EU trade scheme embraced by some airlines
January 13, 2012, 05:13 pm
After the European Union implemented a new carbon tax on international airlines, many countries responded with criticism and threatened to boycott the law. However, some major airlines are taking advantage of the carbon law to purchase emission credits at bargain prices.
Reuters reported Deutsche Lufthansa AG, Air France and other large airlines have started buying their carbon permits, ignoring the backlash from airlines in China, India and the United States who demand the law be repealed. The EU allowances are at record low prices, thus the airlines plan to purchase as much as they can before the prices rise with demand from international carriers. Slovakia's Commodity Exchange Bratislava recently announced it will be the first exchange to launch trade in EU aviation allowances in February, in response to the expected rise in demand for the allowances.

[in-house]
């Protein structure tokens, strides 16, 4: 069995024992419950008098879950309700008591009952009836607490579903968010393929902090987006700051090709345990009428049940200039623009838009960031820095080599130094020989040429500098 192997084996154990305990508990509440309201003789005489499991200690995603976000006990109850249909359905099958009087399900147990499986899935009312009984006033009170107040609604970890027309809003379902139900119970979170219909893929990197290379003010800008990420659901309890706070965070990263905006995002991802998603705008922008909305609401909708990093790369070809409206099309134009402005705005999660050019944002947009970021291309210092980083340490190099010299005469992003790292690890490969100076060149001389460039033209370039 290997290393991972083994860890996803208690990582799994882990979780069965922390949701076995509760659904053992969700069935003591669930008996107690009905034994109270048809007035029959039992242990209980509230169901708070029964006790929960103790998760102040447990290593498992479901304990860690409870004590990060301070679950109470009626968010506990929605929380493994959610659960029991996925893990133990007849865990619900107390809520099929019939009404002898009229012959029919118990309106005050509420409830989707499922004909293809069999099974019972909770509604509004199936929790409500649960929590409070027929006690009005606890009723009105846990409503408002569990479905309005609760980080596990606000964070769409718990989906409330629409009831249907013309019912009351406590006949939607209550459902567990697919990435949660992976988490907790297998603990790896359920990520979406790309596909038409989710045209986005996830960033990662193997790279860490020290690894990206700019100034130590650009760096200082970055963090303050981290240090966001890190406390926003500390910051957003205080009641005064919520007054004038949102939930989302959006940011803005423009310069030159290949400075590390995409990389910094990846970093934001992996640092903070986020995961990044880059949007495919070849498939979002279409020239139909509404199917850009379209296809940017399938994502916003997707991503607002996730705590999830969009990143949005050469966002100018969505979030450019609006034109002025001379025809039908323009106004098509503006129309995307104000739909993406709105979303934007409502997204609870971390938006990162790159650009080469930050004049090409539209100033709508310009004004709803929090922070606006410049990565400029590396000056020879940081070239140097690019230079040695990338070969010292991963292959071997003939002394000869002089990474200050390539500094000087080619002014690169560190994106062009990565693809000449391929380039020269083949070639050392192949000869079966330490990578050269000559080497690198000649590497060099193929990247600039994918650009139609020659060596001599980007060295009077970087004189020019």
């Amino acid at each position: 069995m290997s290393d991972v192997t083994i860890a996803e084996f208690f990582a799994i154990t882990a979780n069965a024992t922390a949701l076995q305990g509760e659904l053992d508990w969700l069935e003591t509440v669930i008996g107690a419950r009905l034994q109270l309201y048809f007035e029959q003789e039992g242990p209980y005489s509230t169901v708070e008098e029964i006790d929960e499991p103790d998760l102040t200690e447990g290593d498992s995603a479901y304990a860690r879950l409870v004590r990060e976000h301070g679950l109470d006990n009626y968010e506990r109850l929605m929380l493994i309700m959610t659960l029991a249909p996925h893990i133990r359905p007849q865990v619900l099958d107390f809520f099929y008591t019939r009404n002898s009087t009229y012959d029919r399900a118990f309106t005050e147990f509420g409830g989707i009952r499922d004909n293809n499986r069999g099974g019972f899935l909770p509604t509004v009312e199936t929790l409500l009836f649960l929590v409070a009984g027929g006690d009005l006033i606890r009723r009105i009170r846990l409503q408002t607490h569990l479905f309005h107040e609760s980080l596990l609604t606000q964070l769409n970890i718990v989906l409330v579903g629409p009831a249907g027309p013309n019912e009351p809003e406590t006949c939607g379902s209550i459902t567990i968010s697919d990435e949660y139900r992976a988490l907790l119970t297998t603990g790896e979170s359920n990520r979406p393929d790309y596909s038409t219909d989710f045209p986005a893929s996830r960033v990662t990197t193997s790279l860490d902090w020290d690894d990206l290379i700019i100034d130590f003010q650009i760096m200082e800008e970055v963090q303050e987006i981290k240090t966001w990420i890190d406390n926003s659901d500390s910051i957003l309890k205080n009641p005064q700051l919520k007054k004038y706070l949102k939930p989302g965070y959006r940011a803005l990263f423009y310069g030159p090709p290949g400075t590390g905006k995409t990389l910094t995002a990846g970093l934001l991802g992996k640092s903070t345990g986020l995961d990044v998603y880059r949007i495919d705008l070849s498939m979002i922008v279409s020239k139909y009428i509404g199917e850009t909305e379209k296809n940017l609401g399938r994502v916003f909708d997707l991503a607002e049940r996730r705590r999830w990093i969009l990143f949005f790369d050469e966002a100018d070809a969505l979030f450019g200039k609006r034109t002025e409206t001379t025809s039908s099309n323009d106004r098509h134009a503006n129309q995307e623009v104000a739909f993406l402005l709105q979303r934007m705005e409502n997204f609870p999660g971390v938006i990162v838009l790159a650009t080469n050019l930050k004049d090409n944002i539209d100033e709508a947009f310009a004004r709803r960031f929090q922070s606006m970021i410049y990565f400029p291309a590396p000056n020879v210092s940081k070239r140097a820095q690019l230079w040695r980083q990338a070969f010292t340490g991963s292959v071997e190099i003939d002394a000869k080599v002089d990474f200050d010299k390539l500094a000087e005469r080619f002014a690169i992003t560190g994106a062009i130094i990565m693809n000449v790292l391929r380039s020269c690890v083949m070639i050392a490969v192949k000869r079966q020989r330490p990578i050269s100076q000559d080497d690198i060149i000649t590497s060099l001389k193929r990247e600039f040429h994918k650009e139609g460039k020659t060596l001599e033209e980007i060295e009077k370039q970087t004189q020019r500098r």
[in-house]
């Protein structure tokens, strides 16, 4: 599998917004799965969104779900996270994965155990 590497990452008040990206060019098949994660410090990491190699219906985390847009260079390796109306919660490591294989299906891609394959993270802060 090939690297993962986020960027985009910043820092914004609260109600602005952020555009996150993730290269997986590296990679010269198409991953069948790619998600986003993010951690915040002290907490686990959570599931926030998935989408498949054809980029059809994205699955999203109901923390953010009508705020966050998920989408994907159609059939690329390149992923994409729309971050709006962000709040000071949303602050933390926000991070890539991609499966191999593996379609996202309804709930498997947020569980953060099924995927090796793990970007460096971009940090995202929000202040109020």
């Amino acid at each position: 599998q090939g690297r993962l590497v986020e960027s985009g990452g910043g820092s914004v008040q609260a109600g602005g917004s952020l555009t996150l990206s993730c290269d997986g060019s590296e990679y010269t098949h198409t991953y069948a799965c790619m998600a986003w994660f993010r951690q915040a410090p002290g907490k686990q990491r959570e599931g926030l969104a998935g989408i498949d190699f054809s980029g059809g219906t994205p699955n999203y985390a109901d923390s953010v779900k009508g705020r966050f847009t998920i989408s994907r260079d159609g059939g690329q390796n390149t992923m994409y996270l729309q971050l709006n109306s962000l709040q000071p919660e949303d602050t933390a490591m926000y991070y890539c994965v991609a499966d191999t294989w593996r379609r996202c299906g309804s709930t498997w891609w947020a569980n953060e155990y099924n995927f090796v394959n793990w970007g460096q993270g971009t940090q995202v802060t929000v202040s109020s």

In addition, some organizations within the United States believe the carbon tax implemented by the EU is a good plan to combat global warming and believe the United States should have similar restrictions with domestic carriers. Attorney Martin Wagner from EarthJustice told the Fowler Tribune that environmental organizations hope the EU trading scheme will influence the U.S. government to create an emissions requirement of their own.
"We want the same kind of, or an equivalent, regulation that creates an incentive for U.S. airlines to reduce their emissions to go into effect here," said Wagner.
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